Spring Seasonal Health
In traditional Chinese medicine (TCM), Spring correlates to the Wood element, and the Liver/Gallbladder organ system, which plays a big role in the circulation of Qi (energy) and Blood as well as digestion. Paying particular attention to any issues with these systems during the spring months will help us to prevent illness. The Liver ensures the smooth flow of Qi and Blood around the body, it assists in digestion, stores blood, and helps us to process emotions. Stress and a sedentary lifestyle can disrupt this smooth flow and create ‘stagnant’ energy, which usually manifests as headaches, IBS, or mood swings. Spring is a great time to get moving after a restful winter and get the juices flowing. It’s a time for growth and new beginnings.
At this time, it’s important to start exercising more, but not over-doing it! The days can still be quite chilly so keep warm and stay hydrated when you’re out and about. With the renewed energy we have after the long dark winter, we can start new projects, especially creative ones. The great outdoors, ‘forest-bathing’, and gardening can all benefit the Liver system and prevent issues caused by Liver Qi stagnation.
Signs your Liver is in need of some TLC
Common symptoms of a struggling Liver/Gallbladder system (in the traditional Chinese medical sense, not the anatomical liver and gallbladder, although they do share similar roles) are:
- Headaches, migraines
- Jaw problems, TMJ, grinding teeth
- Fertility and sexual health issues
- Mood swings
- Eye issues, floaters, blurry vision
- Brittle hair and nails, dry skin
- Acid reflux, IBS, bloating
- PMS, easily irritated, quick to anger
- Depression, feeling stuck
Yoga and Qi Gong are excellent gentle exercises suitable to all levels of fitness, at any time of the year. Try this 3 minute Qi Gong for the Liver practice, or this 30 minute Yoga with Adriene sequence for a healthy liver.
Anger and frustration are the emotions associated with the Liver, and anger makes Qi ‘rise’. When we’re angry, we might feel the blood rushing to our head and get ‘red-faced with anger’, ‘blow a fuse’, ‘get hot under the collar’. Something might be ‘doing your head in’, ‘making your blood boil’, ‘blow your top’, or ‘hit the roof’. It’s easy to see why being angry might cause headaches and high blood pressure...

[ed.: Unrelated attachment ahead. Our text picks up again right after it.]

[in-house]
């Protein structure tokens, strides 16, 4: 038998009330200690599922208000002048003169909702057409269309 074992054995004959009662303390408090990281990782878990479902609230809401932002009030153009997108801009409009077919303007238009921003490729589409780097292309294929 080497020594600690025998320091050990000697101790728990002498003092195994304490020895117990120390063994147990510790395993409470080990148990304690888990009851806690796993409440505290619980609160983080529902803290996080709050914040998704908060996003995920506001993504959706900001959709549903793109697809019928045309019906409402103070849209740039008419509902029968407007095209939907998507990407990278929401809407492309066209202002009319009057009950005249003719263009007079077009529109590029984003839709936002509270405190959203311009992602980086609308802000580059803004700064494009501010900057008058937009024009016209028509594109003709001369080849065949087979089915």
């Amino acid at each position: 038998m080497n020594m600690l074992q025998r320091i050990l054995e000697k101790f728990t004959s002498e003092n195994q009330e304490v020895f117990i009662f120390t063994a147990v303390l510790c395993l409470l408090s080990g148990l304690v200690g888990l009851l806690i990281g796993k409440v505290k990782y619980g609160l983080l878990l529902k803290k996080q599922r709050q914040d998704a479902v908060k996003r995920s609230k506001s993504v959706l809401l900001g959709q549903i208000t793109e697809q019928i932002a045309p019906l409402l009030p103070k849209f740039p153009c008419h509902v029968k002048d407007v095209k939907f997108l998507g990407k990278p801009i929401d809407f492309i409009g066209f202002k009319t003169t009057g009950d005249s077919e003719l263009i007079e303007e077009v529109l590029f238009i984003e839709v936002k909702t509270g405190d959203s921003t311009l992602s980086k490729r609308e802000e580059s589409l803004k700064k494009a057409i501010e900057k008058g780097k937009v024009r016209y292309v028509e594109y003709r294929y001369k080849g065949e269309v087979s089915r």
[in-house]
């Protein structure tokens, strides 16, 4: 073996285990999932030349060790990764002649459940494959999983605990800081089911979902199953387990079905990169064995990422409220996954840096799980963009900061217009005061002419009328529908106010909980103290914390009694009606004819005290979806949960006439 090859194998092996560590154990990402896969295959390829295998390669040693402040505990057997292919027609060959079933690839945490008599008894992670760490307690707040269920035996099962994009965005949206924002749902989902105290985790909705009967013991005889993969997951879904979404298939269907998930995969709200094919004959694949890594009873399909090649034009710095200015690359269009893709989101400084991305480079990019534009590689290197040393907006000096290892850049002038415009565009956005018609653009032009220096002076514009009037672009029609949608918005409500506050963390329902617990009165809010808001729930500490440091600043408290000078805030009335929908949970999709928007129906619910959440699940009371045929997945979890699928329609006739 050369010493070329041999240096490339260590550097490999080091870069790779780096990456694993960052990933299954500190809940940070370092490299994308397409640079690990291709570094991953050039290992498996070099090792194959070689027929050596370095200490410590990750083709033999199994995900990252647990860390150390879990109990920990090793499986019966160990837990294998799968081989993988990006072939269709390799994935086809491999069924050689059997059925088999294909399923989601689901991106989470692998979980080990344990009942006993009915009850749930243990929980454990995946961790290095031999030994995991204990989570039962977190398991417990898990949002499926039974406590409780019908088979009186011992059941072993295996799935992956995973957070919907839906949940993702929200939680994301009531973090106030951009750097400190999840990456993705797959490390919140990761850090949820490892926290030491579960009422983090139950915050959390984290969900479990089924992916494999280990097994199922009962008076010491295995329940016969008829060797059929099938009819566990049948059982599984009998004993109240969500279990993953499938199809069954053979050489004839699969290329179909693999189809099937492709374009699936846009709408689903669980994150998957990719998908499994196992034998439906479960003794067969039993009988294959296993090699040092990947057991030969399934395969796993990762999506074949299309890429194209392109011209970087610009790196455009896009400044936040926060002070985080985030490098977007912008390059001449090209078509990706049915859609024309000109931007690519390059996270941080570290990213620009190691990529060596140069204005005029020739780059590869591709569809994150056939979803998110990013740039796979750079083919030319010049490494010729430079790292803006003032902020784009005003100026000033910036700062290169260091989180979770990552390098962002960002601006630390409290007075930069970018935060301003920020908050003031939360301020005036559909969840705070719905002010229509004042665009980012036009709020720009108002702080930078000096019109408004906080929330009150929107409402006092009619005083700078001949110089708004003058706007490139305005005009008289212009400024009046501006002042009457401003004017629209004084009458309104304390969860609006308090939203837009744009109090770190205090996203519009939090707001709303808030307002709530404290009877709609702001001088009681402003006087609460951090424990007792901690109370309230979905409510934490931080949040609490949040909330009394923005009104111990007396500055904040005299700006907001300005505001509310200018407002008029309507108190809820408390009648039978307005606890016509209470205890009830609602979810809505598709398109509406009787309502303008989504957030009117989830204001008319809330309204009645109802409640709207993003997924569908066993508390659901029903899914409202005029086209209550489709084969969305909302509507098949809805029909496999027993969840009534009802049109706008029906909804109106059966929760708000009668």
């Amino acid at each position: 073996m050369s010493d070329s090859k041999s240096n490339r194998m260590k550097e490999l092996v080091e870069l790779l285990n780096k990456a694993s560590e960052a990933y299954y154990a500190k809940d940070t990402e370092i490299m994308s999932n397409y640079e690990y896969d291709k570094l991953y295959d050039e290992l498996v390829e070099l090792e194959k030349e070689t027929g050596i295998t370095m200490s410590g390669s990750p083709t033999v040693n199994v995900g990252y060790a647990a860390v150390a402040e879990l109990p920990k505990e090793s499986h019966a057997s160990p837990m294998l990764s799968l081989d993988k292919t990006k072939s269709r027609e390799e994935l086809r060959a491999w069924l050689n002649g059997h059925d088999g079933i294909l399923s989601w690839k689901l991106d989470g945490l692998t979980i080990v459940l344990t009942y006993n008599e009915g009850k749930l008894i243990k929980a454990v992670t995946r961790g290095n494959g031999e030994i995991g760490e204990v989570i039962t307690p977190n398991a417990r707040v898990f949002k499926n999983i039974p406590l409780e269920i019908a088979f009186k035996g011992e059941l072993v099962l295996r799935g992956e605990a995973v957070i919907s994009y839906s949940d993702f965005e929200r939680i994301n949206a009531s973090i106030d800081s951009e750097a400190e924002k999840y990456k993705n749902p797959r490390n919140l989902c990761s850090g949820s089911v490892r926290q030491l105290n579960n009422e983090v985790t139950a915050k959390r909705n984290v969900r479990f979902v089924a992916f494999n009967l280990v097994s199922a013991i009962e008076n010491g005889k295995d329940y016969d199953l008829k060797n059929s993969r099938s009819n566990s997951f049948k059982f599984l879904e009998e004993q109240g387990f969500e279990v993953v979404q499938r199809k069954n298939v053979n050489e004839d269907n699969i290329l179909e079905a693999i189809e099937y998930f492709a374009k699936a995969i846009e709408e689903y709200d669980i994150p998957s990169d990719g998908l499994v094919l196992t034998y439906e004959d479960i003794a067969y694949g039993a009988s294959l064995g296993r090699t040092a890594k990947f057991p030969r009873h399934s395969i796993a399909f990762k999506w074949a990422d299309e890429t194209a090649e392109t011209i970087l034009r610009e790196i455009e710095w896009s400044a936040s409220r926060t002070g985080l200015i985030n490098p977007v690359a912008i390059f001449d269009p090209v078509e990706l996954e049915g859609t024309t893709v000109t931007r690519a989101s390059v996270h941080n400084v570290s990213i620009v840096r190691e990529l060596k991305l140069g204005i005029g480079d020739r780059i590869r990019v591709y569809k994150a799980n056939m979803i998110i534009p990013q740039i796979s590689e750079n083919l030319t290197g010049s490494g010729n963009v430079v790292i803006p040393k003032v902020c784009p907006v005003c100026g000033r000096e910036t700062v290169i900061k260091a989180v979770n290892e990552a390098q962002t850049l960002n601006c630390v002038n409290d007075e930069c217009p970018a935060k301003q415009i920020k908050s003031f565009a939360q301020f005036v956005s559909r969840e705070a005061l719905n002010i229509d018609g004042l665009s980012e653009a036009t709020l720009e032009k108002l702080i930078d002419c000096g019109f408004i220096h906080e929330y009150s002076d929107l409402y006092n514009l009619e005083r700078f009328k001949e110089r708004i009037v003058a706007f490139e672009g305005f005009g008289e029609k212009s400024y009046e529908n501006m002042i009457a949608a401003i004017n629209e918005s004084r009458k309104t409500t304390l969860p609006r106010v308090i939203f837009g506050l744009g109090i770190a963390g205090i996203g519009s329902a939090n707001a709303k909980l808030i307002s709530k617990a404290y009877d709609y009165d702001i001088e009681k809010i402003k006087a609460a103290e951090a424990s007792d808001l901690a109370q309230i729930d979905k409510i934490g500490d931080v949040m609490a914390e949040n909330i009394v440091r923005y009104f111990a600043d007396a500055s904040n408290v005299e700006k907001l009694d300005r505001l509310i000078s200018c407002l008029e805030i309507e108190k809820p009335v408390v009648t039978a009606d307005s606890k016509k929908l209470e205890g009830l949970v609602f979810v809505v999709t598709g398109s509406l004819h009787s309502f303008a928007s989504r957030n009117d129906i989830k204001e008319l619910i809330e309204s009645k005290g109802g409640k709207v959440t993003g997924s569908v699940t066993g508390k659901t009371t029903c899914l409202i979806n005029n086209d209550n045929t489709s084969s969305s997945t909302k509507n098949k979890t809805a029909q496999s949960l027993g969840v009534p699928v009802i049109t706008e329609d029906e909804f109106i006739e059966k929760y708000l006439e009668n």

The Liver is responsible for our capacity for generosity and kindness, our ability to sympathise with others and let go of negative thoughts. An imbalance of the Liver energy might manifest emotionally as anger, frustration, doubt, feeling stuck in a rut, depression, mood swings, an inability to let go of negative thought patterns, and cynicism. Those with Liver issues tend to flip out over small things, get irritated very easily, and blame others for their position in life, believing that others have it easy compared to them.
With the days finally getting longer and brighter, it’s a perfect time to close the book on last year, plan for the year ahead, and make positive changes to our lives.
Some useful ways I have found to help process emotions are; journaling, meditation, and mindfulness. Acupuncture and cupping are also useful this time of year, particularly if you suffer from Liver imbalance.
Diet & Lifestyle Choices that Support the Liver
- Begin new projects and start new healthy habits
- Spend time in nature, always keep warm and layer up
- Exercise more rigorously
- Be creative
- Eat lots of greens and leafy vegetables
- Saute, steam, and lightly cook meals
- Sour foods such as lemon, pickles, and sour apples can help get the juices flowing (in moderation!)
- Eat plenty of baby leaves such as pea shoots, baby spinach, and spring cabbage
- Reduce alcohol
- Porridge; with honey, figs, banana
- Sweet potato, sauteed potatoes with eggs and greens
- Melon, grapefruit, plain bio-yoghurt
- Poached egg with spinach on wholegrain toast
- Soups; potato and leek, carrot and ginger, celery, onion
- Lightly cooked veggies, steamed spinach, boiled egg, fish with lemon
- Sauteed, steamed, or boiled dishes with; wholegrain rice, potato, beans, watercress, pea shoots, beansprouts, peas, liver, fish, asparagus, mushrooms, leafy greens, root veggies
- Seasonings; basil, fennel, dill
- Seeds, dried fruit, celery, cucumber
- Stewed apple or rhubarb, plums
- Oatmeal cookies, flapjacks with seeds, and citrus peel
- Ginger tea, lemon water, mint tea, green tea, dandelion tea
I’m no chef - so I’m always looking for delicious recipes that nourish the Liver using the foods and methods above! If you have any you’d like to share, please email them to firstname.lastname@example.org
Watch this great video on Spring Health by Wu Wei Wisdom, explaining all about spring and its effect on the Liver, and how you can preserve your health.